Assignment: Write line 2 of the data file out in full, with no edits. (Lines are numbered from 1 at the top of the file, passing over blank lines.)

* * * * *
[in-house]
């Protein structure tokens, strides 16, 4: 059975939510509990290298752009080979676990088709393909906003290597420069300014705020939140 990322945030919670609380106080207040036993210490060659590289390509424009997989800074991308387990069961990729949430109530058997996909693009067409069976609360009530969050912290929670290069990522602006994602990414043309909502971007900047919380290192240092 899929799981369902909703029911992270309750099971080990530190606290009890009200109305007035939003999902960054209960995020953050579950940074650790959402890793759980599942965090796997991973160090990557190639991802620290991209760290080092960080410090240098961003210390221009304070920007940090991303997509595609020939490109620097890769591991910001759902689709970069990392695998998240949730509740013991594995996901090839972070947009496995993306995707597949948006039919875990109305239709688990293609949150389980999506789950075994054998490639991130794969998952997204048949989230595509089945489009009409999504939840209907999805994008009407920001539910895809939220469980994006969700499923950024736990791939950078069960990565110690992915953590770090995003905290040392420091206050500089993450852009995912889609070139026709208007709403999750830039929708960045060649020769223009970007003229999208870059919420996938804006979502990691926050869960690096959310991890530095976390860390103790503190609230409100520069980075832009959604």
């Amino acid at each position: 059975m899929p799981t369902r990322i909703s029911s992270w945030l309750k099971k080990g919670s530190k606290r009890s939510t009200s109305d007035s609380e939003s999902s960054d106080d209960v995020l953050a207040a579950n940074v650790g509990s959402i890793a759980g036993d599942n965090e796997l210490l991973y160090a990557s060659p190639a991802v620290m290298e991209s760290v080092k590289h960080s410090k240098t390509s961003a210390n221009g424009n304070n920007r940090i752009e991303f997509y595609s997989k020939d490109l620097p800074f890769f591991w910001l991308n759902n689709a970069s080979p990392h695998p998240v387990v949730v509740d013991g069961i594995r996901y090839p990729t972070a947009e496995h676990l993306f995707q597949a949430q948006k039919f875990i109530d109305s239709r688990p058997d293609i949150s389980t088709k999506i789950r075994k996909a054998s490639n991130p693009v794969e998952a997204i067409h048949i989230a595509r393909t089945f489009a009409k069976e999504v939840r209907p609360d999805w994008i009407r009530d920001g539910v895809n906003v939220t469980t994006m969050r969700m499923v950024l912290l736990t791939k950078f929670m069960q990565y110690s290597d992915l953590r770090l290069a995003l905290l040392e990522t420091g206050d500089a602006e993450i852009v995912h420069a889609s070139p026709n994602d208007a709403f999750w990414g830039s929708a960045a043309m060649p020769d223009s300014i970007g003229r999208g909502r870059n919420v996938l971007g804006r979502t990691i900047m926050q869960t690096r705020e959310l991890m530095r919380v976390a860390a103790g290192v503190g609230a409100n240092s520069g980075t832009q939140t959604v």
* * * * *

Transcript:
């Protein structure tokens, strides 16, 4: 059975939510509990290298752009080979676990088709393909906003290597420069300014705020939140 990322945030919670609380106080207040036993210490060659590289390509424009997989800074991308387990069961990729949430109530058997996909693009067409069976609360009530969050912290929670290069990522602006994602990414043309909502971007900047919380290192240092 899929799981369902909703029911992270309750099971080990530190606290009890009200109305007035939003999902960054209960995020953050579950940074650790959402890793759980599942965090796997991973160090990557190639991802620290991209760290080092960080410090240098961003210390221009304070920007940090991303997509595609020939490109620097890769591991910001759902689709970069990392695998998240949730509740013991594995996901090839972070947009496995993306995707597949948006039919875990109305239709688990293609949150389980999506789950075994054998490639991130794969998952997204048949989230595509089945489009009409999504939840209907999805994008009407920001539910895809939220469980994006969700499923950024736990791939950078069960990565110690992915953590770090995003905290040392420091206050500089993450852009995912889609070139026709208007709403999750830039929708960045060649020769223009970007003229999208870059919420996938804006979502990691926050869960690096959310991890530095976390860390103790503190609230409100520069980075832009959604």